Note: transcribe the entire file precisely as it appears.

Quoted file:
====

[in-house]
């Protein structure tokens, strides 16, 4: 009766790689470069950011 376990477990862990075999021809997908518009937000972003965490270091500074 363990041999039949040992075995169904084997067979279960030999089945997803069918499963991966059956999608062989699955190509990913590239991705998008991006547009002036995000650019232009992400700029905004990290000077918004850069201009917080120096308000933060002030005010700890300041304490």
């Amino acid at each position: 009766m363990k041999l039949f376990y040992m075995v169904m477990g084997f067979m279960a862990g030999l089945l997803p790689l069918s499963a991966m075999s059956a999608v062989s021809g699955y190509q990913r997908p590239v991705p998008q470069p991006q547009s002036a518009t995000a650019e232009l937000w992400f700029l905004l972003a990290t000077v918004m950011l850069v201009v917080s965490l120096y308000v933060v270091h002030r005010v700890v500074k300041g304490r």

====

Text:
[in-house]
């Protein structure tokens, strides 16, 4: 009766790689470069950011 376990477990862990075999021809997908518009937000972003965490270091500074 363990041999039949040992075995169904084997067979279960030999089945997803069918499963991966059956999608062989699955190509990913590239991705998008991006547009002036995000650019232009992400700029905004990290000077918004850069201009917080120096308000933060002030005010700890300041304490």
């Amino acid at each position: 009766m363990k041999l039949f376990y040992m075995v169904m477990g084997f067979m279960a862990g030999l089945l997803p790689l069918s499963a991966m075999s059956a999608v062989s021809g699955y190509q990913r997908p590239v991705p998008q470069p991006q547009s002036a518009t995000a650019e232009l937000w992400f700029l905004l972003a990290t000077v918004m950011l850069v201009v917080s965490l120096y308000v933060v270091h002030r005010v700890v500074k300041g304490r």